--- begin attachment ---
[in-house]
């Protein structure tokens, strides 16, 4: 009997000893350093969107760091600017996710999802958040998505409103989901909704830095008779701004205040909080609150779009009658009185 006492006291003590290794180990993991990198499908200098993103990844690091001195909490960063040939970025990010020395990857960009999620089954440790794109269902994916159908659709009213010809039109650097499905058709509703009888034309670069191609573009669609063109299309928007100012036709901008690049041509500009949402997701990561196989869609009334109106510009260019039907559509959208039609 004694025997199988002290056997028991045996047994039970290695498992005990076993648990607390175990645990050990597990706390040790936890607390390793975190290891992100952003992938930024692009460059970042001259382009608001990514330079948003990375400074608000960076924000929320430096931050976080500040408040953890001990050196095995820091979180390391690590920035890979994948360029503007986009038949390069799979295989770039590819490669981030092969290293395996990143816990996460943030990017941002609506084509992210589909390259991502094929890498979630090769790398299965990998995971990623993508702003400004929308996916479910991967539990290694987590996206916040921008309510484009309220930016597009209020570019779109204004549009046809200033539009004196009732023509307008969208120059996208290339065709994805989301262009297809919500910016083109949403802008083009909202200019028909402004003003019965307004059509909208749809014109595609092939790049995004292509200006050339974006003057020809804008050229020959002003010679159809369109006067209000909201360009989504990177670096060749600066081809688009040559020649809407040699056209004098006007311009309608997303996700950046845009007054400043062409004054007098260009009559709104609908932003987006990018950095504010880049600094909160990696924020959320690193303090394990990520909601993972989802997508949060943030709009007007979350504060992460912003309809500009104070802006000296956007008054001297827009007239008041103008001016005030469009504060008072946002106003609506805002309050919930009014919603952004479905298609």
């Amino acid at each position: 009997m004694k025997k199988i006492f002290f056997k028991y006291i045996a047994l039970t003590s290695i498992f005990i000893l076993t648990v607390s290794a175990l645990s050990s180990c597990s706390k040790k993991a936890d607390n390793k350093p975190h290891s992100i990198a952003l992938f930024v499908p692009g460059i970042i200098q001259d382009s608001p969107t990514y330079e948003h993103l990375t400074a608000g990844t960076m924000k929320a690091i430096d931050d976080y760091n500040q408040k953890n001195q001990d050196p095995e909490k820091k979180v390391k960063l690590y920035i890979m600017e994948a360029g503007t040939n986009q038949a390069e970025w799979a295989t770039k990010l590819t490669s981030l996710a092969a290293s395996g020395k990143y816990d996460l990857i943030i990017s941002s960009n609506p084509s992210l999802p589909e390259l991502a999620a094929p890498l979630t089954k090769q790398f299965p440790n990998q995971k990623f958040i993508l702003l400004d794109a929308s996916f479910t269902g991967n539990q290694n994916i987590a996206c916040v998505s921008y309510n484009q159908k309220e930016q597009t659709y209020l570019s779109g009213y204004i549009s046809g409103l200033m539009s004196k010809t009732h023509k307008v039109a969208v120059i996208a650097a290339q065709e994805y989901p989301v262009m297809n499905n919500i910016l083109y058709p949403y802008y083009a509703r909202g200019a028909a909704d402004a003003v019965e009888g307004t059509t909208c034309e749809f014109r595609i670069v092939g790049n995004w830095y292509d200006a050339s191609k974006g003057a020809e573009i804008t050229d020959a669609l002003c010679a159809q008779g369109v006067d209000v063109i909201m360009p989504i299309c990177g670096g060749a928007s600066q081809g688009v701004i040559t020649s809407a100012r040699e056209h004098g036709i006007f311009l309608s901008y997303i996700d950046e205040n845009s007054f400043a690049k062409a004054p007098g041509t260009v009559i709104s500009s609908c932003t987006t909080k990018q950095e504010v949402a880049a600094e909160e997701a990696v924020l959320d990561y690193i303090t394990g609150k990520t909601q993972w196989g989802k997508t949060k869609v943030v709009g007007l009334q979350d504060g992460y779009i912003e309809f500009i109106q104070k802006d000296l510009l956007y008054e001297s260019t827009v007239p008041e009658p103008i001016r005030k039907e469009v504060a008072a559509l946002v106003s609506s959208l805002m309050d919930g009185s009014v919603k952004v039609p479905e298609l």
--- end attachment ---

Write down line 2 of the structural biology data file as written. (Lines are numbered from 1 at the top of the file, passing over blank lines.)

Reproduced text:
């Protein structure tokens, strides 16, 4: 009997000893350093969107760091600017996710999802958040998505409103989901909704830095008779701004205040909080609150779009009658009185 006492006291003590290794180990993991990198499908200098993103990844690091001195909490960063040939970025990010020395990857960009999620089954440790794109269902994916159908659709009213010809039109650097499905058709509703009888034309670069191609573009669609063109299309928007100012036709901008690049041509500009949402997701990561196989869609009334109106510009260019039907559509959208039609 004694025997199988002290056997028991045996047994039970290695498992005990076993648990607390175990645990050990597990706390040790936890607390390793975190290891992100952003992938930024692009460059970042001259382009608001990514330079948003990375400074608000960076924000929320430096931050976080500040408040953890001990050196095995820091979180390391690590920035890979994948360029503007986009038949390069799979295989770039590819490669981030092969290293395996990143816990996460943030990017941002609506084509992210589909390259991502094929890498979630090769790398299965990998995971990623993508702003400004929308996916479910991967539990290694987590996206916040921008309510484009309220930016597009209020570019779109204004549009046809200033539009004196009732023509307008969208120059996208290339065709994805989301262009297809919500910016083109949403802008083009909202200019028909402004003003019965307004059509909208749809014109595609092939790049995004292509200006050339974006003057020809804008050229020959002003010679159809369109006067209000909201360009989504990177670096060749600066081809688009040559020649809407040699056209004098006007311009309608997303996700950046845009007054400043062409004054007098260009009559709104609908932003987006990018950095504010880049600094909160990696924020959320690193303090394990990520909601993972989802997508949060943030709009007007979350504060992460912003309809500009104070802006000296956007008054001297827009007239008041103008001016005030469009504060008072946002106003609506805002309050919930009014919603952004479905298609």